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ORIGINAL ARTICLE
Year : 2021  |  Volume : 10  |  Issue : 4  |  Page : 294-304

EUS-guided hepaticoenterostomy with using a dedicated plastic stent for the benign pancreaticobiliary diseases: A single-center study of a large case series


1 Department of Gastroenterology and Hepatology, Tokyo Medical University, Tokyo, Japan
2 Department of International Medical Care, Tokyo Medical University, Tokyo, Japan
3 Department of Gastrointestinal and Pediatric Surgery, Tokyo Medical University, Tokyo, Japan

Correspondence Address:
Dr. Takao Itoi
Department of Gastroenterology and Hepatology, Tokyo Medical University, 6-7-1 Nishishinjuku, Shinjuku-ku, Tokyo 160-0023
Japan
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Source of Support: None, Conflict of Interest: None


DOI: 10.4103/EUS-D-20-00232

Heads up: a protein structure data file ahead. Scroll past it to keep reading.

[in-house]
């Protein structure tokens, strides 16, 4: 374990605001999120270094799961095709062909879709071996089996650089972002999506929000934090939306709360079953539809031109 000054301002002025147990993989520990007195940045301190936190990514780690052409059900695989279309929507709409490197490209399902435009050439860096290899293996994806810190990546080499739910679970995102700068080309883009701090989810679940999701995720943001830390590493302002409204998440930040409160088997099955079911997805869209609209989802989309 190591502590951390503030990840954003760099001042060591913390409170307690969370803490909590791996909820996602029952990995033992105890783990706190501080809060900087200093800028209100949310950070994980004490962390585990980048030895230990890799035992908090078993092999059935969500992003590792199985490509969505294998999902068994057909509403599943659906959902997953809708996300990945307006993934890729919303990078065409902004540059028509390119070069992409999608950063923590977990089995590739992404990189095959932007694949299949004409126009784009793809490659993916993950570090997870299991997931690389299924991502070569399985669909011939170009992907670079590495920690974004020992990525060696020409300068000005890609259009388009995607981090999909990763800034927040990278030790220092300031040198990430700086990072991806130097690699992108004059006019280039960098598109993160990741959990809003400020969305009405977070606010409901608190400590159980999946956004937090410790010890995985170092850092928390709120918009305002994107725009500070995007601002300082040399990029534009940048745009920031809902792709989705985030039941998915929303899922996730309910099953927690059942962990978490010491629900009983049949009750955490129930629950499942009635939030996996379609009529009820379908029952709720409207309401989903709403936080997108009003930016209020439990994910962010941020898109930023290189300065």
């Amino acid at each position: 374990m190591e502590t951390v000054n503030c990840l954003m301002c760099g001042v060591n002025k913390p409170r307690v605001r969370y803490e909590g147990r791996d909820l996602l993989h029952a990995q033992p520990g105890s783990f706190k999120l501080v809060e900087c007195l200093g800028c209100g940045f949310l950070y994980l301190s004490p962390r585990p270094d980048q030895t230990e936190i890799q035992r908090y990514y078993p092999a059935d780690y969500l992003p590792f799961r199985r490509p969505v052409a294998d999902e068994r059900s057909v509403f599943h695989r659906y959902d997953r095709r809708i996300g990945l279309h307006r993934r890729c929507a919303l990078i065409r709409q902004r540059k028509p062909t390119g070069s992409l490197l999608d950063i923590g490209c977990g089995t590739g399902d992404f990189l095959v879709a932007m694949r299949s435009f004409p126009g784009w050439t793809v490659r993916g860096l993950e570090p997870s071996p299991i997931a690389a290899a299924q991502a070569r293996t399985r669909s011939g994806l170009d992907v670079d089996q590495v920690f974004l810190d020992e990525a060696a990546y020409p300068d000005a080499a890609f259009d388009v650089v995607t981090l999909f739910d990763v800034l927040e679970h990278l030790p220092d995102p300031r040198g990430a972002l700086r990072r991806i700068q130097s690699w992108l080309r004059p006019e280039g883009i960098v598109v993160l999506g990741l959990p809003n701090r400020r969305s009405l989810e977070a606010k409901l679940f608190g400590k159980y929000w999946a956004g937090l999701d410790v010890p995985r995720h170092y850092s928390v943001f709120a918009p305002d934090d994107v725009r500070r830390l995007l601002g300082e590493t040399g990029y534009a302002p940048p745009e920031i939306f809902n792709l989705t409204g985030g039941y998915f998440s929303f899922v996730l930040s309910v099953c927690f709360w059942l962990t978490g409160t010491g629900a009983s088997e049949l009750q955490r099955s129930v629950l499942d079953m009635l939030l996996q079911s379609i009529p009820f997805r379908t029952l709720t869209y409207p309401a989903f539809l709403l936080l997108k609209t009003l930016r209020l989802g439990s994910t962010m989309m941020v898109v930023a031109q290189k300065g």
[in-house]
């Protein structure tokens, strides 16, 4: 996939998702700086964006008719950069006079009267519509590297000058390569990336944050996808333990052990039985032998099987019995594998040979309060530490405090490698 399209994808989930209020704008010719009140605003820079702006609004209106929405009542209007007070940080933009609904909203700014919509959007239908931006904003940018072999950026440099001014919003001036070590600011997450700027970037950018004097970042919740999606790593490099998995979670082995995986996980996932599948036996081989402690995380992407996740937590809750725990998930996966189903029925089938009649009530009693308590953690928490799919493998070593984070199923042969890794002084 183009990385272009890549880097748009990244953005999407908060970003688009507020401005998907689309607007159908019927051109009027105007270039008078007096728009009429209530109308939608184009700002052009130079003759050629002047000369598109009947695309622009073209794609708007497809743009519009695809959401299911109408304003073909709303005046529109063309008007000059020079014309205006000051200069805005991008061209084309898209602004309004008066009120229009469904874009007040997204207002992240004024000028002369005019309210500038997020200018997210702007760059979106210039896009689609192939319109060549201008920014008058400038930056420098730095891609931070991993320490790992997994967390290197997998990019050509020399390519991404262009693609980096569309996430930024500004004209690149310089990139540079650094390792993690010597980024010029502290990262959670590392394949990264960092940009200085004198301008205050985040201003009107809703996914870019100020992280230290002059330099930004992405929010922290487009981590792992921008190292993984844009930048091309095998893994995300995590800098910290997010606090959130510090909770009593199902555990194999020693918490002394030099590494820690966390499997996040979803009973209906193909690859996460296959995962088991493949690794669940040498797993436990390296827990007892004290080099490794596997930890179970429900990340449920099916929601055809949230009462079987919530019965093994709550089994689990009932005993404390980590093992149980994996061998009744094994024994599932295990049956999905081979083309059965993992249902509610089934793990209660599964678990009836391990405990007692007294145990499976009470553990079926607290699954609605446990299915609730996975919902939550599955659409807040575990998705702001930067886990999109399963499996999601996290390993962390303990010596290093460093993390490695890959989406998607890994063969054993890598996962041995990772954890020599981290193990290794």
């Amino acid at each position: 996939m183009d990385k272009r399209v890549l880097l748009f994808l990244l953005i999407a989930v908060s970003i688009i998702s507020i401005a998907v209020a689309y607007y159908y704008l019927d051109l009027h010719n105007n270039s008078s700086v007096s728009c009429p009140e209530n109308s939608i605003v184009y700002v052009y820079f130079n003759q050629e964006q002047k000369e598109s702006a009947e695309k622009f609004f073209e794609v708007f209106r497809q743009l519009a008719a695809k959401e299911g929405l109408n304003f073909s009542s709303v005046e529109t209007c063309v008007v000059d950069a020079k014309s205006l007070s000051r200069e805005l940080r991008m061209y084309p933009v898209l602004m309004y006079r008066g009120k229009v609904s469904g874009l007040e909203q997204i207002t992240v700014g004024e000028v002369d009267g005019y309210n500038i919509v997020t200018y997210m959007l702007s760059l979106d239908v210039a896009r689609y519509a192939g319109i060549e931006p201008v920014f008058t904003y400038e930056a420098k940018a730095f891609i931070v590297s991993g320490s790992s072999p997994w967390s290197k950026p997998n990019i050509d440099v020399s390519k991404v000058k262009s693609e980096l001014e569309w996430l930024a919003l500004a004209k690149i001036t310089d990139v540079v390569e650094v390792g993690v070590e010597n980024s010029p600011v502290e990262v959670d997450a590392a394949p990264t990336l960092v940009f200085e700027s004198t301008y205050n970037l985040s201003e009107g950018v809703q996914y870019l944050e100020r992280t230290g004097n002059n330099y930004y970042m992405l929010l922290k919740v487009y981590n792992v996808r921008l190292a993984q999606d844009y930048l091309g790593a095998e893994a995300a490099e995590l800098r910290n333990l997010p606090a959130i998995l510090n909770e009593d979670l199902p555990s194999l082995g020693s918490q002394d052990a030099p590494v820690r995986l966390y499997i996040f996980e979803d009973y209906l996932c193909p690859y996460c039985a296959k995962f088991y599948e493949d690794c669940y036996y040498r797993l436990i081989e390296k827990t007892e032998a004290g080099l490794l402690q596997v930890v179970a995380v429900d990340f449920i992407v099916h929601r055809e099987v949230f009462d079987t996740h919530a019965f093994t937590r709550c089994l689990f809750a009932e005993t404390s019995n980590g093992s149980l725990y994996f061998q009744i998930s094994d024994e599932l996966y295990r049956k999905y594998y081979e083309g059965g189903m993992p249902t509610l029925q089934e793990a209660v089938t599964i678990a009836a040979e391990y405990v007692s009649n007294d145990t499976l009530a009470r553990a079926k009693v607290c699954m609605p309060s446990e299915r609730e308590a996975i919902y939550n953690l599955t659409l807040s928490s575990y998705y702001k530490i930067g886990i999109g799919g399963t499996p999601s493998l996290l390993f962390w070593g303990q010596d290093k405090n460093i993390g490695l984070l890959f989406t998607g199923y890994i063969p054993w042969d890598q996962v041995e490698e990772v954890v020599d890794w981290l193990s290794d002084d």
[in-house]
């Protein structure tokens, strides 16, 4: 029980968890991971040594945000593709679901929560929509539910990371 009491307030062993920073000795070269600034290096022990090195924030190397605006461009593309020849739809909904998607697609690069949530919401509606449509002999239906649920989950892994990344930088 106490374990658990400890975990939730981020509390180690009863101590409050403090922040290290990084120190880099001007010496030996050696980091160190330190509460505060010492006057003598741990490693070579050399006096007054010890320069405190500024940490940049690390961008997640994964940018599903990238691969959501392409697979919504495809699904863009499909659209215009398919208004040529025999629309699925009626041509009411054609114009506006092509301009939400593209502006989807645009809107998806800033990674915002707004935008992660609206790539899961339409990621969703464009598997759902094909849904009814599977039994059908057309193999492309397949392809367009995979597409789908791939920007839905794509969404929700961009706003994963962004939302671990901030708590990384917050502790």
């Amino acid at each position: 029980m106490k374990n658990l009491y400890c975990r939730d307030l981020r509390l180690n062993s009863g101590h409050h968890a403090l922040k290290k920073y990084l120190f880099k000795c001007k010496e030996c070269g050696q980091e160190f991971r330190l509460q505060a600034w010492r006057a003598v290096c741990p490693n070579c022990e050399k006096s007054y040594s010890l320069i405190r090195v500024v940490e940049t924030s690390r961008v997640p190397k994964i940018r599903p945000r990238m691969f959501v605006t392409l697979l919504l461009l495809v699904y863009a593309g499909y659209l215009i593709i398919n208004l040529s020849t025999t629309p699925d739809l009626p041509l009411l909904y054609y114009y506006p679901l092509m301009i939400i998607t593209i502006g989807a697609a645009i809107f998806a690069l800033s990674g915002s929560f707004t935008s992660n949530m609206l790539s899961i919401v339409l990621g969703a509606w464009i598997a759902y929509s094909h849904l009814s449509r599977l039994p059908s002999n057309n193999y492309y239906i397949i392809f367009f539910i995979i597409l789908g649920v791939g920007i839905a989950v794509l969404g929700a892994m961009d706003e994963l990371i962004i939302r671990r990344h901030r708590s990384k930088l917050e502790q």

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Background and Objectives: EUS-guided biliary drainage (EUS-BD) has recently been used for the treatment of not only malignant pancreaticobiliary diseases, but also for benign diseases. In most previous studies, EUS-BD was performed using a fully covered self-expandable metallic stent (SEMS), and data focusing on the usability of plastic stents for benign diseases are limited. We previously developed a plastic stent dedicated to EUS-guided hepaticoenterostomy (EUS-HES), and achieved favorable results in a feasibility study, although most of the patients had malignant diseases. Therefore, the aim of the present study was to evaluate the usability of dedicated plastic stents for EUS-HES in patients with benign pancreaticobiliary diseases. Patients and Methods: A total of 57 consecutive patients (28 men, median age: 68 years; range: 7–90 years) of normal and surgically altered anatomy with benign pancreaticobiliary diseases who underwent EUS-HES using the dedicated plastic stent between Jan. 2015 and Jun. 2020 were retrospectively analyzed. Results: The overall technical success rate of EUS-HES was 92.9% (53/57). Among the 4 cases of technical failure of plastic stent placement, a SEMS was placed in 1; percutaneous transhepatic biliary drainage was performed in 1; EUS-HES was reperformed 1 week later in 1; and observational management was selected in 1 patient. Adverse events associated with the procedure were seen in 15.7% (9/57) of the patients, namely, biliary peritonitis in 4, bleeding in 2, cholecystitis in 2, and pneumoperitoneum in 1 patient. Except for 1 patient who required blood transfusion owing to bleeding and 1 patient with cholecystitis who required percutaneous transhepatic gallbladder drainage, the other 7 patients were treated by conservative therapy. There were no intervention-associated deaths. Conclusion: Our results demonstrated that for patients with benign pancreaticobiliary diseases in whom conventional ERCP was unsuccessful, EUS-HES using a dedicated plastic stent was safe and feasible.


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